The Muddler is now traveling in the Excited States and will soon be off to taste wine in France and Spain. My next posting will be in July. In the meantime, you’ll have to muddle through the vast KGBO offerings somehow.
Our storey so far:
The year is 2018 and hard times have fallen on the citizens of the People’s Republic of Ontario. Wine, now considered to be a staple of life by the good people of the Republic, has soared in price. Wine prices have roughly doubled in the last decade, rising faster than inflation, and have sparked increasing anger among Ontarians. The elite of the Politburo are discussing action to take…
General Secretary Wynne: Guys, we’re in deep shit and we need creative thinking and bold action. We’re not leaving today until we have a plan to reduce wine prices in the Republic. Ideas?
Comrade Sousa (Finance Minister): Christ, this is a tough one. Everyone knows we screwed up. I mean think of everything that has happened at the LCBO, increased margins and extra taxes. We’ll need a magician to figure a way out of this mess.
General Secretary Wynne: Man, Charles you are a downer today. I’m guessing that someone pissed in your breakfast Cornflakes. Pointing out the obvious is not helpful. Can you help me find my nose? Come on man, we need ideas and fresh thinking.
Comrade Glenn Thibeault (Minister of Energy): Okay, okay no need to get to work. This problem is not so hard. We dealt with such matters before.
General Secretary Wynne: Huh?
Comrade Thibeault: Yeah, here’s what we do…we set up an entity and give it some fancy name… let’s call in the Wine Investment Master Partnership.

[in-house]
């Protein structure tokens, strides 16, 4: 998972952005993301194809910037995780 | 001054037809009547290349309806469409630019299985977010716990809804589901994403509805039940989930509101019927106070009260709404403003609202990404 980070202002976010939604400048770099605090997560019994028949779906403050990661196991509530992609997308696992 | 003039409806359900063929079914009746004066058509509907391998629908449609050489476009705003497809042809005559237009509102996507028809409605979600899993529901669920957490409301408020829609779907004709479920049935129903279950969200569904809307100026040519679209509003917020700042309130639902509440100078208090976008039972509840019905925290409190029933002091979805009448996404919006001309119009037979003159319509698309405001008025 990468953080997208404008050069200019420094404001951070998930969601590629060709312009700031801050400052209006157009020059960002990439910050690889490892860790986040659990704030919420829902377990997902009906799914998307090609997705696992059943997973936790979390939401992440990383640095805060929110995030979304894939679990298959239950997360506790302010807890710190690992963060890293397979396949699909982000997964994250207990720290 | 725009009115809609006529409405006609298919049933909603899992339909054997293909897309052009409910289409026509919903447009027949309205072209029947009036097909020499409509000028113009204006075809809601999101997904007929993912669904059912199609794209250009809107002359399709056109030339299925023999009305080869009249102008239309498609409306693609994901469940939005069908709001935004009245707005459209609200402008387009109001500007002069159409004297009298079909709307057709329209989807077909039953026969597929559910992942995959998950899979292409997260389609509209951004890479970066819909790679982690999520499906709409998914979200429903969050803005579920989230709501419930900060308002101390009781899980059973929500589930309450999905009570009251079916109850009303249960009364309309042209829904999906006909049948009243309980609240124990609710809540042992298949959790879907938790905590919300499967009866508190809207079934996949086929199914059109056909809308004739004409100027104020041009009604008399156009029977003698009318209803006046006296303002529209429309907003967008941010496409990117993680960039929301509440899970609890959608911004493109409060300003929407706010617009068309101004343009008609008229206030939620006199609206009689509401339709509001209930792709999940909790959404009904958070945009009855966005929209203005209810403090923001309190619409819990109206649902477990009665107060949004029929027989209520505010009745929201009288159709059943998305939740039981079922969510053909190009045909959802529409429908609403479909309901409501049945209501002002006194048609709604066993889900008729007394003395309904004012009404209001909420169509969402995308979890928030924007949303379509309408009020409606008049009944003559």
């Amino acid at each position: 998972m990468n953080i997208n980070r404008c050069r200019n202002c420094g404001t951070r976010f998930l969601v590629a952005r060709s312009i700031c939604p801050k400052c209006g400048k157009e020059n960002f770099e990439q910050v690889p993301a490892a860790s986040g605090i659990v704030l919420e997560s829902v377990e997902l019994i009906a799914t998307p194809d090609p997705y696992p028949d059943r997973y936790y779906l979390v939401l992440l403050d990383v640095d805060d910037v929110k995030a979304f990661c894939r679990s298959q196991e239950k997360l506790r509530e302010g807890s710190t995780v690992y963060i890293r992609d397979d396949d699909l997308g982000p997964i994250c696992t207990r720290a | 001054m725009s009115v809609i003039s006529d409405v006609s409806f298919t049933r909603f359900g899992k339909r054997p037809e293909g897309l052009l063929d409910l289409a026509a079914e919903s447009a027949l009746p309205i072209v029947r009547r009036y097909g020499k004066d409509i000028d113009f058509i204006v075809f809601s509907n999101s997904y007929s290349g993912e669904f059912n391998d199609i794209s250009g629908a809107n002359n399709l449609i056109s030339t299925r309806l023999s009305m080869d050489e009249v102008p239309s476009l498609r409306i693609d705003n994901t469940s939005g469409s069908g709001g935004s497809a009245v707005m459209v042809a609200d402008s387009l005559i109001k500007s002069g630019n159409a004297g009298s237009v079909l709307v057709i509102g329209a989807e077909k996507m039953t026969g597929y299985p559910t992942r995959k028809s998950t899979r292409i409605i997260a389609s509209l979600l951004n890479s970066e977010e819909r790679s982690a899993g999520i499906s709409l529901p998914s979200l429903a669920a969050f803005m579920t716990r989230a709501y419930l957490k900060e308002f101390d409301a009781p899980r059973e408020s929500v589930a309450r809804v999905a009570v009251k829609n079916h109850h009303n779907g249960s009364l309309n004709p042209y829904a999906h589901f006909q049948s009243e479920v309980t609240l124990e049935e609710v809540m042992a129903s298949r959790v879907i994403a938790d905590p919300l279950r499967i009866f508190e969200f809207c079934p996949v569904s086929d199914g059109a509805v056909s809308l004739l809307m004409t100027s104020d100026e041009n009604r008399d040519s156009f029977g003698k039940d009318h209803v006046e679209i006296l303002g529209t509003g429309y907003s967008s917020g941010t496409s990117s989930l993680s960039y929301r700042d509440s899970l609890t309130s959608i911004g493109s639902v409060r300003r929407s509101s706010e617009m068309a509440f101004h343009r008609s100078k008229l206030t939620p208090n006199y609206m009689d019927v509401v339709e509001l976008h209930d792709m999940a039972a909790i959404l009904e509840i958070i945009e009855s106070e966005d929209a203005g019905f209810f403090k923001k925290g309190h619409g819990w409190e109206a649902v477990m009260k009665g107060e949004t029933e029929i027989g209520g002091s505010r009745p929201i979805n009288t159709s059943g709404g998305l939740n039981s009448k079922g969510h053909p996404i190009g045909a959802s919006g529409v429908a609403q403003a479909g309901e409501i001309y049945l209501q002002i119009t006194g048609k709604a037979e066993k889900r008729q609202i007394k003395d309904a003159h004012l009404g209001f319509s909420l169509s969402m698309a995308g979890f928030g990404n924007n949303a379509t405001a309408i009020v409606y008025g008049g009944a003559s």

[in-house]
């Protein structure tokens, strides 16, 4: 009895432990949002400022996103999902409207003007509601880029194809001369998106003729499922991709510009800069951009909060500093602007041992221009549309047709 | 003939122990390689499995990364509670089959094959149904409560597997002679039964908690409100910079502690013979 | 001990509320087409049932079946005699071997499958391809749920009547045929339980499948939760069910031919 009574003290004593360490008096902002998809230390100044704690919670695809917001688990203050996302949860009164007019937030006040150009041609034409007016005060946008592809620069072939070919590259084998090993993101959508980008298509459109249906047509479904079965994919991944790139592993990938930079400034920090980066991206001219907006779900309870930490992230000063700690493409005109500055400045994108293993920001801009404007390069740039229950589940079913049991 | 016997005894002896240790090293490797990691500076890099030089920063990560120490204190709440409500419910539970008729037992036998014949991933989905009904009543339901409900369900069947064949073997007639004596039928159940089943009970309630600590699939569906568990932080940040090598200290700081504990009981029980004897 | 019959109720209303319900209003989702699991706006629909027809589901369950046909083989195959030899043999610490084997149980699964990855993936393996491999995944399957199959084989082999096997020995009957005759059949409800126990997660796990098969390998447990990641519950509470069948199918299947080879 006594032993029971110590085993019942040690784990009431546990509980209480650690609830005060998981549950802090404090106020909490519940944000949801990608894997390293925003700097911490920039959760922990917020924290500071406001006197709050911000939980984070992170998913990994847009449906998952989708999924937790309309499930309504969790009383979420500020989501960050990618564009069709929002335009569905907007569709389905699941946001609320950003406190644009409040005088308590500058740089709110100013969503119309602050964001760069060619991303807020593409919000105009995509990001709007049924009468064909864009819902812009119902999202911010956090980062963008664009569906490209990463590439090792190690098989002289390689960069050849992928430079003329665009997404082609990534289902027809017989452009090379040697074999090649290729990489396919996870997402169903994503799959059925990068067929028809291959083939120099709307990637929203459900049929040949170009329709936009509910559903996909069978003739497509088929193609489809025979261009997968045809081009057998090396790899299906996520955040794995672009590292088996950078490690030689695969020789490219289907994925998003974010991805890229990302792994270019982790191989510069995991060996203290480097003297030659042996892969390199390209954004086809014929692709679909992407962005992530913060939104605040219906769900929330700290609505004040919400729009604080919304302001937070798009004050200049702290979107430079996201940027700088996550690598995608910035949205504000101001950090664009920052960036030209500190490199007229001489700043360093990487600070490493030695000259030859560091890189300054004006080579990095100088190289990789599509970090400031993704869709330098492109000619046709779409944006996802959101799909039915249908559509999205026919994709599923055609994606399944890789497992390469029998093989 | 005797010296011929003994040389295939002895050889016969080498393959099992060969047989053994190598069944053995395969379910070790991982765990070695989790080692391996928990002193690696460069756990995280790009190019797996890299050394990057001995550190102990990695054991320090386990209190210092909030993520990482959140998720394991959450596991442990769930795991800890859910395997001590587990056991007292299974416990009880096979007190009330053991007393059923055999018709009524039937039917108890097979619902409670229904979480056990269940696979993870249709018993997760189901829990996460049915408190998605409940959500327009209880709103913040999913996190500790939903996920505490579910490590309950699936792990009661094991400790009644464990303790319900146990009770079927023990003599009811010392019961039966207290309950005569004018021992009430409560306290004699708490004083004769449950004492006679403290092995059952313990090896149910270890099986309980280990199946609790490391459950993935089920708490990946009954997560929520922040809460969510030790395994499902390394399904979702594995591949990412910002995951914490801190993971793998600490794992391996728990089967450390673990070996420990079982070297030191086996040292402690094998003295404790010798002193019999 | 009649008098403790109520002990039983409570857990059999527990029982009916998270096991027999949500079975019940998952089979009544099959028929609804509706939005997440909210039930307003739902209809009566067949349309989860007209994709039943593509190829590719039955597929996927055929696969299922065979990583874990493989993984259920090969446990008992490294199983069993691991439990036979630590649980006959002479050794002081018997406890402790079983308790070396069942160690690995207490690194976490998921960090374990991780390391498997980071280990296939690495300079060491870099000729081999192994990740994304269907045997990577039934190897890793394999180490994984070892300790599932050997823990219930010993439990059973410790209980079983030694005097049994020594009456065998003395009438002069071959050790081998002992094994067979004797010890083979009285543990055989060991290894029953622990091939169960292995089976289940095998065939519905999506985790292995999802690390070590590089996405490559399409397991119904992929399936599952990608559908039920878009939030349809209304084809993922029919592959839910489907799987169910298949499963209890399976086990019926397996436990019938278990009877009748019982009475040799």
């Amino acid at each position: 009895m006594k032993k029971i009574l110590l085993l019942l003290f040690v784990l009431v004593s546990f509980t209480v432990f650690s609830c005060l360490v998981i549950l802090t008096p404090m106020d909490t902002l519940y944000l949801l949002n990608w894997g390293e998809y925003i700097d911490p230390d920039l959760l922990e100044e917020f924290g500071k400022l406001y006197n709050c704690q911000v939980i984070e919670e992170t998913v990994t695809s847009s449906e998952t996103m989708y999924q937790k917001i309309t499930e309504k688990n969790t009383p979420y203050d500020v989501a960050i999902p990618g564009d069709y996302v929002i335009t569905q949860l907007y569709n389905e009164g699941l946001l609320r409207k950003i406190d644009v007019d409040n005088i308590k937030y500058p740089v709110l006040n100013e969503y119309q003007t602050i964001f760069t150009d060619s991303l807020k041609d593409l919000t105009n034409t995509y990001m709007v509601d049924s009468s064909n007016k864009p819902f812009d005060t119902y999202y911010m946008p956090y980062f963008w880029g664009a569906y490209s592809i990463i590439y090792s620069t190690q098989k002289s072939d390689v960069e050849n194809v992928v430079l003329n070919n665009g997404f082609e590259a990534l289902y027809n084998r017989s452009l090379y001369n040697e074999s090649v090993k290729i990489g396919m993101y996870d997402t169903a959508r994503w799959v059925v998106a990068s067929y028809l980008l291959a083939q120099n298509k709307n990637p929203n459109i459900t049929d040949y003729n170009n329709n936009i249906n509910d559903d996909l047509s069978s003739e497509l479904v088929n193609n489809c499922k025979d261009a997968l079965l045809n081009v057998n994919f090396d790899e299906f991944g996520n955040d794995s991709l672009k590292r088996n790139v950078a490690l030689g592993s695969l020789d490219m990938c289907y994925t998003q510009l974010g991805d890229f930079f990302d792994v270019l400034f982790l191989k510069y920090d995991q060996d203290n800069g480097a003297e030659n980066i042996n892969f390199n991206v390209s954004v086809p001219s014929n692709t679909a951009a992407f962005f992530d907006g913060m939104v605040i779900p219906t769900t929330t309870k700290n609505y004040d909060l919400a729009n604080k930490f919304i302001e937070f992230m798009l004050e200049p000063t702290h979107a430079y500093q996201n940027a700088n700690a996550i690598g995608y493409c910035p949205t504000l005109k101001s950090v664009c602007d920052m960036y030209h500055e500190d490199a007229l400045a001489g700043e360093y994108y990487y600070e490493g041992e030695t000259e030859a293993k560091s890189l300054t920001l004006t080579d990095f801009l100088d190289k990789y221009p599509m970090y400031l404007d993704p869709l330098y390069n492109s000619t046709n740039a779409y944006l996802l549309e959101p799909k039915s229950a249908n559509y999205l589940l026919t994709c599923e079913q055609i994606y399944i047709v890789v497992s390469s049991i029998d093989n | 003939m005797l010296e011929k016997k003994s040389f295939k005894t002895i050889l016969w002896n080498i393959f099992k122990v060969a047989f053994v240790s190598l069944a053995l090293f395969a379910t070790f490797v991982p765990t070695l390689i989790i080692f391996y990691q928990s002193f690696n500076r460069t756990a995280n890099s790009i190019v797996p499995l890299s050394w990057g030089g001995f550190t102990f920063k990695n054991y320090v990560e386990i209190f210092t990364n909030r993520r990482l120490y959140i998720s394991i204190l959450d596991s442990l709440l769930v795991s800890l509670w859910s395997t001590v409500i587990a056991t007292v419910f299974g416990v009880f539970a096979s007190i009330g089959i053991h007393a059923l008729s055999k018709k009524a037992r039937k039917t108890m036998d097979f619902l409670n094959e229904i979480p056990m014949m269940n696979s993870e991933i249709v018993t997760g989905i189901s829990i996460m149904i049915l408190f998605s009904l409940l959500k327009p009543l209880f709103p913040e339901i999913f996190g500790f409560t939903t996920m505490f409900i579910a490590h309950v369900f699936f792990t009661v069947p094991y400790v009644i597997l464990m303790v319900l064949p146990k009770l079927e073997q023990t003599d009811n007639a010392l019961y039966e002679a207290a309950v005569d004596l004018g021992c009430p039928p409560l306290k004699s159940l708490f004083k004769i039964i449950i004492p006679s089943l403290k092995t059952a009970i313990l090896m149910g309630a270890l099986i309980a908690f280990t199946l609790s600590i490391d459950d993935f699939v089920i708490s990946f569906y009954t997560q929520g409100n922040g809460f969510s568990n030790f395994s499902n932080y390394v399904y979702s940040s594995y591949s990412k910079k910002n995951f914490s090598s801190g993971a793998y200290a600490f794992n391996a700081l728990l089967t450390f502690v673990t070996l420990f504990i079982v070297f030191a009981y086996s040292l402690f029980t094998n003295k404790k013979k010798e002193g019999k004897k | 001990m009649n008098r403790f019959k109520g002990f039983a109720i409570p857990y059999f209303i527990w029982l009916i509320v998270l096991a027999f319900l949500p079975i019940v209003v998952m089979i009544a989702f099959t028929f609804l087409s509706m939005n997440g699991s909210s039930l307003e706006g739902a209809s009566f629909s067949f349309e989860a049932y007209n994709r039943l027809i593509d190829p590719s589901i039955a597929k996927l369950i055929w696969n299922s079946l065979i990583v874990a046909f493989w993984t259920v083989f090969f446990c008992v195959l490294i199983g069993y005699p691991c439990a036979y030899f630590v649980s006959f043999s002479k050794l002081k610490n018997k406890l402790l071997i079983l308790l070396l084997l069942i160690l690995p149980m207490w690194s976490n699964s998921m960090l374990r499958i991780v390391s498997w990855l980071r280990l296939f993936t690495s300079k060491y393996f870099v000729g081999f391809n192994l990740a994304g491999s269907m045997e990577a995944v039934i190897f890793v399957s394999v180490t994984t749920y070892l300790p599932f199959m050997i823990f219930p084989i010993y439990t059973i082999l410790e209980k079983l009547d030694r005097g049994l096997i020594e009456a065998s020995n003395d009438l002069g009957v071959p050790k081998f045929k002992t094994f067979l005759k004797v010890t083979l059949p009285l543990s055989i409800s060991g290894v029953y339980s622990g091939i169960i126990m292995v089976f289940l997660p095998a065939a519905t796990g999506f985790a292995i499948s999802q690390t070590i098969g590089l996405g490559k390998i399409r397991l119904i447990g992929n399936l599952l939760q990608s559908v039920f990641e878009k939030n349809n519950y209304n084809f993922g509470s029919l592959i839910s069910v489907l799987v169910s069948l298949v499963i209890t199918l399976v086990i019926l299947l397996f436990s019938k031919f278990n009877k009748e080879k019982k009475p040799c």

Comrade Sousa: Isn’t that WIMP?
General Secretary Wynne: Shut your pie hole Chuck and let Glenn speak.
Comrade Thibeault: WIMP will have the government’s backing and will borrow money. WIMP will use the money they borrow to reduce the price that the Proletariat pay for wine. On their bills wine bills they will see a 25% price reduction. We’ll need a catchy name for it. Ummmm
Comrade Sousa: How about a “global adjustment”.
Comrade Thibeault: Perfect. The Proletariat will get a “global adjustment” that reduces the price of the wine they buy by 25%. And, we’ll do this adjustment for 30 years.
General Secretary Wynne: 30 years and then what happens?
Comrade Thibeault: Well, then it all reverses. The global adjustment become a charge. We’ll have to call it something else, a term that appeals to the people…something environmental…I know we’ll blame it on the organic natural wine craze that is catching on. The government made a big investment in the infrastructure that supports natural wine and the “natural wine adjustment” will more equitably distribute the cost of this investment over time. Use the words “natural”, infrastructure, and environment to explain the adjustment and people wouldn’t question it.
Comrade Sousa: In 30 years I’ll be in the old age home eating pablum and watching Three’s Company reruns. I wouldn’t give a shit about the price of wine then. It’s a brilliant plan Glenn.
Comrade Thibeault: This ain’t my first rodeo.
Ontario Cutting Wine Bills by 25 Per Cent